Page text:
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Last Updated: Wednesday, 19 September 2007, 09:26 GMT 10:26 UK
Big future beckons for tiny chips
By Jonathan Fildes
Science and technology reporter, BBC News, San Francisco

Gordon Moore, AP
Gordon Moore: "It's not the end of the road."

The next step in the silicon industry's steadfast pursuit of ever smaller and faster chips has been unveiled.

Intel has shown off what it says are the world's first working chips which contain transistors with features just 32 billionths of a metre wide.

Their production means the industry axiom that has underpinned all chip development for the past 40 years, known as Moore's Law, remains intact.

Speaking to BBC News, Dr Gordon Moore said that he expected the proposition that bears his name should continue "for at least another decade".

"Eventually, however, we're down approaching the dimensions of individual atoms and that's clearly as far as we can go down the path of shrinking dimensions," he told the BBC News website.

Tiny technology

The "law", first articulated in 1965 and then revised in 1975, now states that the number of transistors on a chip should double every 24 months.

"It has become a driving force for the industry because competitors realise that if they didn't move at at least that rate they would fall behind technologically," said Dr Moore, co-founder of Intel.

For the past 40 years this has primarily been achieved by reducing the size of transistors and packing more of them onto a chip.

Transistors are the tiny electronic switches that form the basis of computer chips. The more there are and the faster they can switch, the more calculations chips can do.

Paul Otellini, Intel
Intel's next generation of chips have elements 45 nanometres wide

The next generation of Intel chips, which contain transistors with features just 45 billionths of a metre wide (nanometres, nm) pack 410 million transistors into an area the size of a postage stamp.

The Penryn chips, as they are known, will be available from 12 November.

Their successor, called Nehalem, will be launched in 2008 and nearly doubles the number of transistors on the chip, or die.

"Each die on here has 731 million transistors," said Intel's CEO Paul Otellini, as he showed off the next-generation chips at the Intel Developer Forum in San Francisco.

Other companies also plan to release chips based on 45nm technology, including IBM, which along with partners Toshiba, Sony and AMD, plans to sell chips in 2008.

Taking charge

Working at this tiny scale is not without problems.

Critical elements of the transistors, known as gate dielectrics, do not perform as well, allowing currents passing through the transistors to leak, reducing the effectiveness of the chip.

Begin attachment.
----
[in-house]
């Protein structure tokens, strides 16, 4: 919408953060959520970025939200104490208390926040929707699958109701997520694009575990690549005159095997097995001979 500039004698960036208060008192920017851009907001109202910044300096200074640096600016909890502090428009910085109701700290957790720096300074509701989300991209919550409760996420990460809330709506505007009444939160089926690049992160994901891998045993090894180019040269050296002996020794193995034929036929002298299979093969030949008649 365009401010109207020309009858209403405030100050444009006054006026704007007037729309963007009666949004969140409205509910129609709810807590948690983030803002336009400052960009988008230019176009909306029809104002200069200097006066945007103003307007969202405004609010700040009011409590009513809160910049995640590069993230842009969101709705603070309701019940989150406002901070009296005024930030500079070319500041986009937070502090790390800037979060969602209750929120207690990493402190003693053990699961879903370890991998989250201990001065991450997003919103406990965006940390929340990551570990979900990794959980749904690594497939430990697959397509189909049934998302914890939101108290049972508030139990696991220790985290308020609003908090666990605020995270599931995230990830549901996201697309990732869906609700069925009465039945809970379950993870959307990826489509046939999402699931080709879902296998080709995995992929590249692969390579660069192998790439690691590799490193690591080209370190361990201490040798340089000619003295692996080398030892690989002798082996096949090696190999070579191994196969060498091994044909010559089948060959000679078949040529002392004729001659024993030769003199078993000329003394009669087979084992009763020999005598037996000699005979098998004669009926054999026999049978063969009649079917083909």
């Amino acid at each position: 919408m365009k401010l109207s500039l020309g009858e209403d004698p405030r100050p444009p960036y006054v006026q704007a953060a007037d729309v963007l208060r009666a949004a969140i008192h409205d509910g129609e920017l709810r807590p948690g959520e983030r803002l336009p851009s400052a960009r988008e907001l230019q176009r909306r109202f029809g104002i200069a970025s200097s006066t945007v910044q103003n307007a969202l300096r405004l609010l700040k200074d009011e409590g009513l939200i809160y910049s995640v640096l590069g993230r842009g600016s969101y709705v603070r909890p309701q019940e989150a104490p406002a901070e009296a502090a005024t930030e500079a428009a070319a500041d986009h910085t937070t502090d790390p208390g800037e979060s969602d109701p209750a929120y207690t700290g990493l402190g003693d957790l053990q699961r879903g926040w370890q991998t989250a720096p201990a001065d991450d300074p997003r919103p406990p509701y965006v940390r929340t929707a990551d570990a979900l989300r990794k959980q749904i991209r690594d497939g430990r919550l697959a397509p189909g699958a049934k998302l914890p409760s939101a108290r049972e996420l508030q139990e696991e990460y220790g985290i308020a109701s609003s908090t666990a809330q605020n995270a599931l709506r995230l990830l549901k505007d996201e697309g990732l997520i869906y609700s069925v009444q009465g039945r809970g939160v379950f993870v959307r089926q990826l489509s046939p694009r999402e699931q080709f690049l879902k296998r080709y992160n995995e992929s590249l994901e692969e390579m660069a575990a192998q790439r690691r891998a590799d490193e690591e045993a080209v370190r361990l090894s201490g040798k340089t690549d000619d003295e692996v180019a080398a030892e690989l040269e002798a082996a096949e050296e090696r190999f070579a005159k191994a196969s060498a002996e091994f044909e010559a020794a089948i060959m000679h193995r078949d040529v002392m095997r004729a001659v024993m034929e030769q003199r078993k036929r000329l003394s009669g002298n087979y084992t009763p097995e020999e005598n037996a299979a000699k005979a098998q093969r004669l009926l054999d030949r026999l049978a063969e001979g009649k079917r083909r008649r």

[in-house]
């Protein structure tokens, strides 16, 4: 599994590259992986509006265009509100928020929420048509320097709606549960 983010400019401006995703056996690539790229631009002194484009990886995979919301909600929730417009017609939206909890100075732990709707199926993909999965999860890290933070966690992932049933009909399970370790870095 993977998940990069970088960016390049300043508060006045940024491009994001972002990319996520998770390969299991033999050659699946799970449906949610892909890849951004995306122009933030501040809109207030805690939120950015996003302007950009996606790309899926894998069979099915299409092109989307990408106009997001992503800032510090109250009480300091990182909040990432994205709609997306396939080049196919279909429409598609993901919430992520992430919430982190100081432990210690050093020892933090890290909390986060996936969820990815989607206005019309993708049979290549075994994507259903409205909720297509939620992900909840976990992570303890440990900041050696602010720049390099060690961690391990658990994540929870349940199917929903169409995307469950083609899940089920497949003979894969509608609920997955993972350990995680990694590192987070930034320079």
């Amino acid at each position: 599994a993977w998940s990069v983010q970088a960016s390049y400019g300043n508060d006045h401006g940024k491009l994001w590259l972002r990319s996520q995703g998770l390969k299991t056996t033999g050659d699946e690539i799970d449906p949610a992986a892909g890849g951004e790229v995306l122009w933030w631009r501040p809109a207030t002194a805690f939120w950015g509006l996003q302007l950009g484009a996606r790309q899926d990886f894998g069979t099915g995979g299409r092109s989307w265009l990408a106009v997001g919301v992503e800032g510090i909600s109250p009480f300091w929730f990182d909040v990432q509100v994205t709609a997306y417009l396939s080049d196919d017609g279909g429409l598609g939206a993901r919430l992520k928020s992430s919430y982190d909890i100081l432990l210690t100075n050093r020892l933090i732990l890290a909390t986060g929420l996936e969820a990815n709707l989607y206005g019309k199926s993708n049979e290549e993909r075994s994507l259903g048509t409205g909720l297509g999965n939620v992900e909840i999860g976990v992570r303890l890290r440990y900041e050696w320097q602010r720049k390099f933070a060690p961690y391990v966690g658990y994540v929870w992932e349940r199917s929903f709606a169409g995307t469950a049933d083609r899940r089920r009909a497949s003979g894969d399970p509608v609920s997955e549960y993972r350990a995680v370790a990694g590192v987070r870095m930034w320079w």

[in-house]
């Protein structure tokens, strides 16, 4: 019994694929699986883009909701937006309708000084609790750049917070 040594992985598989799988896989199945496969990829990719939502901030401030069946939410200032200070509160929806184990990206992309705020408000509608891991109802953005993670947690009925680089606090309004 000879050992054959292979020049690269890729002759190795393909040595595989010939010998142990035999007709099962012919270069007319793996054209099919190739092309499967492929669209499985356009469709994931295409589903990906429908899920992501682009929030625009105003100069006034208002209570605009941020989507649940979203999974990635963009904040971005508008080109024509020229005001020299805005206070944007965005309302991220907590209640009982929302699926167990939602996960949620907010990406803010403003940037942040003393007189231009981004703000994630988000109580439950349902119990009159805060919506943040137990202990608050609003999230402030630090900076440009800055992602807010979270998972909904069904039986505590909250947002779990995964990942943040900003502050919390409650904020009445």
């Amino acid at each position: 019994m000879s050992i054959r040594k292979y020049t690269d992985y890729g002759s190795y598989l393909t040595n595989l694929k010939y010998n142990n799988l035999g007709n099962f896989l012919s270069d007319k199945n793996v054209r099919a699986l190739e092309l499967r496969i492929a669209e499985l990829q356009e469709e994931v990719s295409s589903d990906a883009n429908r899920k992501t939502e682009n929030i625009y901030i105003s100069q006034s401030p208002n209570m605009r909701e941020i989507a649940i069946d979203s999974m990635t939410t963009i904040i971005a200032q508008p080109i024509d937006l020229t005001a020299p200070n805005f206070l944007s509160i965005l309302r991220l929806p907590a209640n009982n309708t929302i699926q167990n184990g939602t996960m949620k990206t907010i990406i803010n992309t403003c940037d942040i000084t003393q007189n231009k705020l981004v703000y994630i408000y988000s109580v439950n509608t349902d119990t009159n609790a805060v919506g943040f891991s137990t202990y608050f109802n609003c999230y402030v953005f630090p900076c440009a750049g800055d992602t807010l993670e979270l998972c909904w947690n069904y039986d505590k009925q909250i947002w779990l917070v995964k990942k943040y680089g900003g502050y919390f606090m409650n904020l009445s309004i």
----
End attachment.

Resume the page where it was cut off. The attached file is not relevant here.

To overcome this, Intel and others have replaced the gate dielectrics, previously made from silicon dioxide, with a material based on the metal hafnium.

The exact recipe for the new material has not been revealed but its development and integration into working components was described by Dr Moore as "the biggest change in transistor technology" since the late 1960s.

Close-up of computer processor, Eyewire
Computer chips have got smaller and more powerful for years
It is a so-called high-K material and has a greater ability to store electrical charge than silicon dioxide.

This class of materials will also be used in the 32nm devices expected in 2009.

The first chips incorporating this technology were shown off by Mr Otellini.

The memory chips contained 1.9 billion transistors.

"What this does is start to give us the know-how, the confidence, to build mainstream microprocessors on this technology," said Mr Otellini.

Creative solution

Using Moore's Law as their basis, silicon manufacturers have already planned beyond these next generation technologies.

For example, devices with features 22 nanometres wide are expected to roll out of manufacturing plants in 2011.

Eventually, however, the industry is expected to hit a physical barrier: transistors will not be able to be shrunk any further.

At this stage, the chip industry may have to change the approach that has underpinned the last four decades of developments altogether.

But, Dr Moore does not believe that it will spell the end.

"It always looks like there is some very difficult problem but as we get closer the focus and the engineering that we bring to bear on it usually removes these barriers and allow us to go by them," he told the BBC.

"There is still a lot of room for creativity - it's not the end of the road," he said.

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